March 10, 1933 (17th Parliament, 4th Session)


James Malcolm



Well, comparatively. I
believe there is every reason to say that if the national railways were a private concern and owed $1,300,000,000 to bondholders the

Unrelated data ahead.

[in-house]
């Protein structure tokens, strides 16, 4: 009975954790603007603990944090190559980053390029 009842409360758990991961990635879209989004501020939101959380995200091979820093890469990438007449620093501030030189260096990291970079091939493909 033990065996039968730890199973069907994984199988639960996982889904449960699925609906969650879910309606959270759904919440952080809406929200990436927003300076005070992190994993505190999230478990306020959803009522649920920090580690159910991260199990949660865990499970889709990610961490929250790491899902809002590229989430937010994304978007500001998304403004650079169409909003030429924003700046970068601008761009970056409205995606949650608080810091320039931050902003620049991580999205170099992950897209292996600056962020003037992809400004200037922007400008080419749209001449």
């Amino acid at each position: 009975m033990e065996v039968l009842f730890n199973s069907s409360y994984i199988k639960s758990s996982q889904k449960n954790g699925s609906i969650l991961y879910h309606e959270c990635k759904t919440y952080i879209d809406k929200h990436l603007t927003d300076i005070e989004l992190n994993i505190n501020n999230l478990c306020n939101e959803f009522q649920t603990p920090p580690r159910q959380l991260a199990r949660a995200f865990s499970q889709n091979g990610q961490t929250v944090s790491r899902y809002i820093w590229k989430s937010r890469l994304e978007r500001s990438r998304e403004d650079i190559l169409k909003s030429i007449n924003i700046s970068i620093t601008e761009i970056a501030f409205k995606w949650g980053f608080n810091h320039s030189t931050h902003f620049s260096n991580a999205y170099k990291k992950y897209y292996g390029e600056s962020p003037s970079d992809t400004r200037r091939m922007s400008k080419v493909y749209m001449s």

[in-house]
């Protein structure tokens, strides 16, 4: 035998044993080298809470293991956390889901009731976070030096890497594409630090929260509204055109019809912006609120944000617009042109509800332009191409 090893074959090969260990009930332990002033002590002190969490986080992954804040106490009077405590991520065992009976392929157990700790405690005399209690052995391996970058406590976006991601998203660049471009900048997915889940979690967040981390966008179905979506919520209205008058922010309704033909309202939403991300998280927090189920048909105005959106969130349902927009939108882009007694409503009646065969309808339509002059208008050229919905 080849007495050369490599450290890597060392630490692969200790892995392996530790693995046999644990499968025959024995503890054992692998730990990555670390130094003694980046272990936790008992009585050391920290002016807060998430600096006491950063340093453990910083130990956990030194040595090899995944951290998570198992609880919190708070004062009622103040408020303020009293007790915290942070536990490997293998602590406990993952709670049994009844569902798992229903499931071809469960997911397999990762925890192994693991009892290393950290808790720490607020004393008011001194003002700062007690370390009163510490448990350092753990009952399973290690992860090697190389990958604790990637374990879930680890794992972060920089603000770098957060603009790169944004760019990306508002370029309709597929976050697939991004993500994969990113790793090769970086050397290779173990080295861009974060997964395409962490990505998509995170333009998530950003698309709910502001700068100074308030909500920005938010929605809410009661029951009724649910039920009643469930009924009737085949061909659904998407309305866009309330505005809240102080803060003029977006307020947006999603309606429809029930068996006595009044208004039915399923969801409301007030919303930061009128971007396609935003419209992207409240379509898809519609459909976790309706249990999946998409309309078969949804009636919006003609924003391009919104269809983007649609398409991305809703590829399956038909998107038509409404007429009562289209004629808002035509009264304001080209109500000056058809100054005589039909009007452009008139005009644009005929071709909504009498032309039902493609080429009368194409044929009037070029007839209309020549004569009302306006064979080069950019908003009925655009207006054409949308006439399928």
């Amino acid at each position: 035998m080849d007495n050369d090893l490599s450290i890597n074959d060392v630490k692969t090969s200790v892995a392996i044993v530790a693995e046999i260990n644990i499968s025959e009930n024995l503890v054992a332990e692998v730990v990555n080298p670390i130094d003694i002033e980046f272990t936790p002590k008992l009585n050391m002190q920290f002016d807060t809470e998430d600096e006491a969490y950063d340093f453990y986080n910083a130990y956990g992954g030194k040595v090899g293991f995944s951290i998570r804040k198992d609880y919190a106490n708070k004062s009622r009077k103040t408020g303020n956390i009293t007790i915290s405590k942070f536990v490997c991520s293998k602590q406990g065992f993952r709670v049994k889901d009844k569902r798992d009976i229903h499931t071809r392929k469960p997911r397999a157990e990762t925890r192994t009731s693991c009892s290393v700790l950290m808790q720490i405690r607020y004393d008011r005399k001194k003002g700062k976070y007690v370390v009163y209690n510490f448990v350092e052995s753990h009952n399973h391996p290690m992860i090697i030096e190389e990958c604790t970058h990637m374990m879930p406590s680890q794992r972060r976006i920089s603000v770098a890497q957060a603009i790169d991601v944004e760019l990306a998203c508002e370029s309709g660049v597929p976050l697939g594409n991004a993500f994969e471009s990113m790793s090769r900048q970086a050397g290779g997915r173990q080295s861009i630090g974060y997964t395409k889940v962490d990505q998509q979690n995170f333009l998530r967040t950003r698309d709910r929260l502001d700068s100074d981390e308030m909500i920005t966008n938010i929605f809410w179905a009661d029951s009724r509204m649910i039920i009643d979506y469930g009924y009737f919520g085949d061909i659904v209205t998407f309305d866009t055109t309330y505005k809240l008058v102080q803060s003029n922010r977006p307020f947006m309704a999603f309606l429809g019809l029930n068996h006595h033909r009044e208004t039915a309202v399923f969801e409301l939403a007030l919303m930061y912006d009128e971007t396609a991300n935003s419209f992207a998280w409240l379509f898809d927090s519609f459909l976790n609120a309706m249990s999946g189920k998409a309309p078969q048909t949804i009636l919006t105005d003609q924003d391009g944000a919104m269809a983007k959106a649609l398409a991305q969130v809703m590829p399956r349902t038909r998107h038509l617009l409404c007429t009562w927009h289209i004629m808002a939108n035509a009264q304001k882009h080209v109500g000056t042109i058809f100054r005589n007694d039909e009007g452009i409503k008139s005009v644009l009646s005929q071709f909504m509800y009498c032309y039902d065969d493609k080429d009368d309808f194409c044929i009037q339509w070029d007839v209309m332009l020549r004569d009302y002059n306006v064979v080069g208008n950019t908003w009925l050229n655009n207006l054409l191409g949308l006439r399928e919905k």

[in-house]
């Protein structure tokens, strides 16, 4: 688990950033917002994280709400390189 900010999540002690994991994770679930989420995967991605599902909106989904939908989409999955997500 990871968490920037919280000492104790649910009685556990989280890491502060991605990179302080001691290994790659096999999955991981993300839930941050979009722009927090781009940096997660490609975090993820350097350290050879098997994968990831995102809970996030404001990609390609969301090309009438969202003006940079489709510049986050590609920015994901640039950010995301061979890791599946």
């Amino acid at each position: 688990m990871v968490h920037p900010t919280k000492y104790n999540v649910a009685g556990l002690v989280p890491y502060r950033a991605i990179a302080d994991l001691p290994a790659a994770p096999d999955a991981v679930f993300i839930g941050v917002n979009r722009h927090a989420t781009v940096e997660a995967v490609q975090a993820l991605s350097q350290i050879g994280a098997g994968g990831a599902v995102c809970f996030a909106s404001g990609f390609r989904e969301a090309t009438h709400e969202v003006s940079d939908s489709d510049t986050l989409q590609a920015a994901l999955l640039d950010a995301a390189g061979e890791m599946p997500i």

bondholders would feel that it was about time they were taking some action to secure their investment. But, Mr. Speaker, what is a receivership for? As every hon. gentleman knows, a receiver is appointed for one of two purposes: either to liquidate the property or to operate it until it is in a sufficiently successful position to be handed back to the shareholders. But that is not what this legislation provides. This legislation provides that the receivers, whom the Prime Minister describes as trustees in lieu of receivership, are to be appointed permanently. They are not being appointed to deal with the emergency that exists. My one objection to the legislation' is the permanence of the trustees. The Prime Minister says that they are to be appointed like judges. May I point out however that they are not judges. Judges are appointed to administer the laws enacted by this parliament; these men are being appointed as business managers to spend the money of the country in the administration of the country's greatest national institution.

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